How to Calculate Inventory for Taxes

by Cindy Quarters, studioD

Accurately reporting the value of your inventory is an important part of filing your business taxes. If you report it wrong, you may end up having to file an amended tax return, with possible penalties and interest due on the new amount, or you may short yourself on a portion of your legitimate business expenses. There are a number of accounting methods you can choose, but last in first out (LIFO), and first in first out (FIFO), are two that are commonly used.


Determine the value of your inventory as of the end of the prior accounting period. If you have a new business, you won’t have a value for your inventory -- write zero dollars for the value.

Count all of your inventory. Before you can calculate the value of what you have in stock, you have to know how many items you have in stock. Each type of item needs to be counted individually.

Use the value of your most recently purchased inventory to calculate the total value. The amount used to figure this amount is your cost, not the price for which you sell the item. Using the most recent purchase -- the last in item -- helps you during times of inflation by keeping the value of your inventory high, even if you purchased some of your stock for a lower price. This results in a lower income to be reported on taxes and helps to minimize your tax liability for the year.

Multiply the cost per item times the number of items in inventory, then add this number to your starting value to get the total inventory value of that item. Do this for each item in stock, then add all the values together to get the grand total of your inventory. This is the number you report to the IRS.


Determine the value of your inventory as of the end of the last accounting period. If your business is new and this is your first accounting period, the number will be zero.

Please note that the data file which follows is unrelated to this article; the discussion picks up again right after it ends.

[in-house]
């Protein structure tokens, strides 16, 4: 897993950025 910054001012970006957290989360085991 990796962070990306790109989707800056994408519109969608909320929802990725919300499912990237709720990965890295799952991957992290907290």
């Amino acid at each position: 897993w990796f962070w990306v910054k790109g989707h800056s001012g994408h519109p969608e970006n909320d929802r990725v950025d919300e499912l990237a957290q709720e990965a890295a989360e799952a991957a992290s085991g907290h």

Count all of your inventory items. You must count each type of item separately, so that you can use these numbers later to calculate your total inventory value.

Determine the value of the oldest item you have in stock. Use your actual cost and not the item’s resale value for this figure. Using the oldest cost keeps the overall value of your inventory as low as possible when the purchase costs rise. This gives you a relatively high net income and a low cost of goods sold when compared to the LIFO method.

Multiply the total number of each inventory item by the FIFO value, then add it to the starting value. Do this for each inventory item. Add everything together to get the total value of your inventory and enter it in the appropriate place on your tax reporting forms.


  • You can choose to use whatever inventory method is most appropriate for your business, and you are allowed to change methods if you wish.

About the Author

A recipient of a business and technology degree from the master's program at West Coast University, Cindy Quarters has been writing professionally since 1984. Past experience as a veterinary technician and plenty of time gardening round out her interests. Quarters has had work featured in Radiance Magazine and the AKC Gazette.

Photo Credits

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